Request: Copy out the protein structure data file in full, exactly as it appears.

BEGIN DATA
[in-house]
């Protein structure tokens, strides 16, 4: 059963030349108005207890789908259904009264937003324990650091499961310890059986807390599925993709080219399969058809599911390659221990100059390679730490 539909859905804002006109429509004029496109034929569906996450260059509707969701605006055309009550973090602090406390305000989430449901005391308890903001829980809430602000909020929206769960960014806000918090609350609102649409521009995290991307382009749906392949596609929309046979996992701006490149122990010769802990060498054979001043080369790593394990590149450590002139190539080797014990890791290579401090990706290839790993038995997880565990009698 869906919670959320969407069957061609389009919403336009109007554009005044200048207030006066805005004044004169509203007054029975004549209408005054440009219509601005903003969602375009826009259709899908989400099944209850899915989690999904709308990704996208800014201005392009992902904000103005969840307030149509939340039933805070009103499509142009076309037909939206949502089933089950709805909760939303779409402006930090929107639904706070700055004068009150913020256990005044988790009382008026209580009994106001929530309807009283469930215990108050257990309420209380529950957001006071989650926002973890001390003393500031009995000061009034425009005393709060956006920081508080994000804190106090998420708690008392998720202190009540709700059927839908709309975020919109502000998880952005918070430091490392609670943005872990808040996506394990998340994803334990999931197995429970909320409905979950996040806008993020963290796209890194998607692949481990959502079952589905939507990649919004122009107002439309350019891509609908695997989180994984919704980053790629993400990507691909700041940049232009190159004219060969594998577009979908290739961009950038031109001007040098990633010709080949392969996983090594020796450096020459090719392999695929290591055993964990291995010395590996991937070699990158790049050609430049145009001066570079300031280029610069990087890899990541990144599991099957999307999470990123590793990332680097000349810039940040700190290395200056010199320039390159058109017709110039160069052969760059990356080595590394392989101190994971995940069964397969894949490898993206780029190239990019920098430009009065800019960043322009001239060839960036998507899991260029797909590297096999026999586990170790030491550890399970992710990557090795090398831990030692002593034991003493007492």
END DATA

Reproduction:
[in-house]
């Protein structure tokens, strides 16, 4: 059963030349108005207890789908259904009264937003324990650091499961310890059986807390599925993709080219399969058809599911390659221990100059390679730490 539909859905804002006109429509004029496109034929569906996450260059509707969701605006055309009550973090602090406390305000989430449901005391308890903001829980809430602000909020929206769960960014806000918090609350609102649409521009995290991307382009749906392949596609929309046979996992701006490149122990010769802990060498054979001043080369790593394990590149450590002139190539080797014990890791290579401090990706290839790993038995997880565990009698 869906919670959320969407069957061609389009919403336009109007554009005044200048207030006066805005004044004169509203007054029975004549209408005054440009219509601005903003969602375009826009259709899908989400099944209850899915989690999904709308990704996208800014201005392009992902904000103005969840307030149509939340039933805070009103499509142009076309037909939206949502089933089950709805909760939303779409402006930090929107639904706070700055004068009150913020256990005044988790009382008026209580009994106001929530309807009283469930215990108050257990309420209380529950957001006071989650926002973890001390003393500031009995000061009034425009005393709060956006920081508080994000804190106090998420708690008392998720202190009540709700059927839908709309975020919109502000998880952005918070430091490392609670943005872990808040996506394990998340994803334990999931197995429970909320409905979950996040806008993020963290796209890194998607692949481990959502079952589905939507990649919004122009107002439309350019891509609908695997989180994984919704980053790629993400990507691909700041940049232009190159004219060969594998577009979908290739961009950038031109001007040098990633010709080949392969996983090594020796450096020459090719392999695929290591055993964990291995010395590996991937070699990158790049050609430049145009001066570079300031280029610069990087890899990541990144599991099957999307999470990123590793990332680097000349810039940040700190290395200056010199320039390159058109017709110039160069052969760059990356080595590394392989101190994971995940069964397969894949490898993206780029190239990019920098430009009065800019960043322009001239060839960036998507899991260029797909590297096999026999586990170790030491550890399970992710990557090795090398831990030692002593034991003493007492």